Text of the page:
Tuesday, October 25, 2016

High resolution land cover maps for West Africa

Finding high resolution land cover maps for East Africa is relatively easy, as there a quite some numbers of product freely accessible online. However, for me West Africa remained quite a challenge. But only until today!

I came across a new set of high resolution land cover maps for selected West African countries done by OSS (Observatoire du Sahara et du Sahel). What a wonderful product!

They have created fantastic atlases for Senegal, Mauritania, Niger, Burkina Faso Chad and Mali. The one for Nigeria is on the way. Sad that the data is not directly accessible on their website, but the beautiful atlases are!

Have a look at the Burkina Faso one here!

Friday, October 21, 2016

Identifying dynamics of natural resources in Somaliland through participatory mapping

If i tell you Somaliland, what is your first thought? War? terrorists? Al-Shebab? But in reality Somaliland is all but this. It is a place, which GDP depends for more than 80% on livestock production, exiting for a livestock scientist. It is a young democracy of an country that has not been recognized by the international community, yet has its own currency, own visa procedure and own government. Much of the international aid focuses on emergency relief and food aid. Little money flows for development, but some does, for example with FAO-SWALIM, who create a lot of good maps.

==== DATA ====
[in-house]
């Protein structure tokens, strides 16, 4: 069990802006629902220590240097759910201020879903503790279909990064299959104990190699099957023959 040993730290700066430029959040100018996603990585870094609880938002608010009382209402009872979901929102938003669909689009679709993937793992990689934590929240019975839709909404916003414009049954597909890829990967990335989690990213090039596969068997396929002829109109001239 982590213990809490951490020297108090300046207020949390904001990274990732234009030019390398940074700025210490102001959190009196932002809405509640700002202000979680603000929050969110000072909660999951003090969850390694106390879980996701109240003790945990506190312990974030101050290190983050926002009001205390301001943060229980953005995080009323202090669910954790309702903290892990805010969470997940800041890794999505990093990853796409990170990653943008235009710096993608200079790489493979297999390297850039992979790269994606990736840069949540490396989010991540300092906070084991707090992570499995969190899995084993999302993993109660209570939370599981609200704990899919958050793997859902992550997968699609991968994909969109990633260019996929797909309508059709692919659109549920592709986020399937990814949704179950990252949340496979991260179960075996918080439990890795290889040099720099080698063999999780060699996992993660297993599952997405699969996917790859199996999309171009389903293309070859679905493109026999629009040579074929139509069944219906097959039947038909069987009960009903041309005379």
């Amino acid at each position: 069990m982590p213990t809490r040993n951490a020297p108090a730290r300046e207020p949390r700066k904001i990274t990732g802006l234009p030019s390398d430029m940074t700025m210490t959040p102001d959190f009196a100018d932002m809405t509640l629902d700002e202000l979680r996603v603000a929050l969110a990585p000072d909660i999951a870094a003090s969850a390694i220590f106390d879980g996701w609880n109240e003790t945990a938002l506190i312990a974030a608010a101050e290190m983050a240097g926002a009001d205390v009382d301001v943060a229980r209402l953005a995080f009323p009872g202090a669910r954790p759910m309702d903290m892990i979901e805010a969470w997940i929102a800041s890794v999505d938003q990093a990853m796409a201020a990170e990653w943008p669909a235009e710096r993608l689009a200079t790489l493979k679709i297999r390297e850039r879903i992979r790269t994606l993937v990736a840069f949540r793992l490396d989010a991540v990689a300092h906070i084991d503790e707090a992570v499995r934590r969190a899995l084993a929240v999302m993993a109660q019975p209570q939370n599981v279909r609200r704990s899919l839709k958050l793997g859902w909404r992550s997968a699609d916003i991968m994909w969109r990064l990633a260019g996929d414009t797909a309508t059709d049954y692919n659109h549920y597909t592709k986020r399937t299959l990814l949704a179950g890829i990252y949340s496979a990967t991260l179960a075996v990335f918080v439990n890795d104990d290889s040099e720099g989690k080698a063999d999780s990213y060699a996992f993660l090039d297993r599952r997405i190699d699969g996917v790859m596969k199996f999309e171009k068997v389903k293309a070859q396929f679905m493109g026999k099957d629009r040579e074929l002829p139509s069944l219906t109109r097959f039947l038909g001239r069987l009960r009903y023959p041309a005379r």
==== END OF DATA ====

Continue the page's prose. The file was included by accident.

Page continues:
Hargeisa livestock market
Also Terra Nuova is one of the NGOs that does development work, and works mainly in the livestock sector. ILRI was contracted by Terra Nuova to implement the research component of one of their livestock project. Next to collecting analyzing data and create documentation for a country that has lost it all in a war, we also build capacity of ISTVS the vet school in Sheik

This week, i have hosted a participatory mapping workshop with decision maker to discuss the current state of natural resource that are needed to support the livestock sector. Participatory mapping asks participants to map, i.e. tell us where a given natural resource is and tell us more about that resource, for example the current state of the resource, who the user is, if there are conflicts and if people somehow are changing behavior.